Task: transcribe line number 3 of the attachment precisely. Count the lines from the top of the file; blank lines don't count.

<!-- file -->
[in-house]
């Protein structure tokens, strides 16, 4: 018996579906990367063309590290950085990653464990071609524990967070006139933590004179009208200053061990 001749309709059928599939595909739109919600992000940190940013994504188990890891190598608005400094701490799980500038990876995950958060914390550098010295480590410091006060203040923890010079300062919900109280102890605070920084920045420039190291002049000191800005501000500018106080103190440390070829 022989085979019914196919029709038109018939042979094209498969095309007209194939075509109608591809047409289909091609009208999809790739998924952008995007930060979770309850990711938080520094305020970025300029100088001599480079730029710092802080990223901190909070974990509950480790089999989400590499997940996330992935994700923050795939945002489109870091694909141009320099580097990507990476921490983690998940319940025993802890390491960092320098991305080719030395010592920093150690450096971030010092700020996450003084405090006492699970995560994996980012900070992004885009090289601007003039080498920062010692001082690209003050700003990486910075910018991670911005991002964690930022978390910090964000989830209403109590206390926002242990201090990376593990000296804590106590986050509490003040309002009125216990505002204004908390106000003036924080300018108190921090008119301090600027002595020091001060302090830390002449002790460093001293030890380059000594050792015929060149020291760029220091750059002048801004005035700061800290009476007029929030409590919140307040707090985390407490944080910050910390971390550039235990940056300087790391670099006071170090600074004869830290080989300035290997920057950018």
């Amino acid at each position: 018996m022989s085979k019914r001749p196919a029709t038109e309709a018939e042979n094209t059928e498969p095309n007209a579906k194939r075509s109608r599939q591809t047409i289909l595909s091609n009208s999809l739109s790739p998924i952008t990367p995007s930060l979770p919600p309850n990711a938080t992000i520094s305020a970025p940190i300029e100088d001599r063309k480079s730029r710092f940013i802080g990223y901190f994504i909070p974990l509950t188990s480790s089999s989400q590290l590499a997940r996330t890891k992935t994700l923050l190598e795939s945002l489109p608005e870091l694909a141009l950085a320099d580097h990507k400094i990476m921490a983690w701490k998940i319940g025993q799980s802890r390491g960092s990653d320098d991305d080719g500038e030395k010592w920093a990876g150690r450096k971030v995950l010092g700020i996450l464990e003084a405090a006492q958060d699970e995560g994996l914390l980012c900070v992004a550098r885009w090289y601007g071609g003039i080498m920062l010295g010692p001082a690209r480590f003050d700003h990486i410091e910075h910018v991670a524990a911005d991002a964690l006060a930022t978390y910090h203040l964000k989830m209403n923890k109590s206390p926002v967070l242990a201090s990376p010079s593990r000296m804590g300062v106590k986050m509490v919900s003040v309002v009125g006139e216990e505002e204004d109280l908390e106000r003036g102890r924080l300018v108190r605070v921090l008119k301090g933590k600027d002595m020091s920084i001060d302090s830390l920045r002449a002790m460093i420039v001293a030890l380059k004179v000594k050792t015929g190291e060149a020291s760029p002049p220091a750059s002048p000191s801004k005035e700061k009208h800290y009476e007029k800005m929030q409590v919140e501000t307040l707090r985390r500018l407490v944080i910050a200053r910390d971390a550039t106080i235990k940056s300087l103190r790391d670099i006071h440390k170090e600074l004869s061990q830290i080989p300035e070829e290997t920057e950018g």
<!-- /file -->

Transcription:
């Amino acid at each position: 018996m022989s085979k019914r001749p196919a029709t038109e309709a018939e042979n094209t059928e498969p095309n007209a579906k194939r075509s109608r599939q591809t047409i289909l595909s091609n009208s999809l739109s790739p998924i952008t990367p995007s930060l979770p919600p309850n990711a938080t992000i520094s305020a970025p940190i300029e100088d001599r063309k480079s730029r710092f940013i802080g990223y901190f994504i909070p974990l509950t188990s480790s089999s989400q590290l590499a997940r996330t890891k992935t994700l923050l190598e795939s945002l489109p608005e870091l694909a141009l950085a320099d580097h990507k400094i990476m921490a983690w701490k998940i319940g025993q799980s802890r390491g960092s990653d320098d991305d080719g500038e030395k010592w920093a990876g150690r450096k971030v995950l010092g700020i996450l464990e003084a405090a006492q958060d699970e995560g994996l914390l980012c900070v992004a550098r885009w090289y601007g071609g003039i080498m920062l010295g010692p001082a690209r480590f003050d700003h990486i410091e910075h910018v991670a524990a911005d991002a964690l006060a930022t978390y910090h203040l964000k989830m209403n923890k109590s206390p926002v967070l242990a201090s990376p010079s593990r000296m804590g300062v106590k986050m509490v919900s003040v309002v009125g006139e216990e505002e204004d109280l908390e106000r003036g102890r924080l300018v108190r605070v921090l008119k301090g933590k600027d002595m020091s920084i001060d302090s830390l920045r002449a002790m460093i420039v001293a030890l380059k004179v000594k050792t015929g190291e060149a020291s760029p002049p220091a750059s002048p000191s801004k005035e700061k009208h800290y009476e007029k800005m929030q409590v919140e501000t307040l707090r985390r500018l407490v944080i910050a200053r910390d971390a550039t106080i235990k940056s300087l103190r790391d670099i006071h440390k170090e600074l004869s061990q830290i080989p300035e070829e290997t920057e950018g």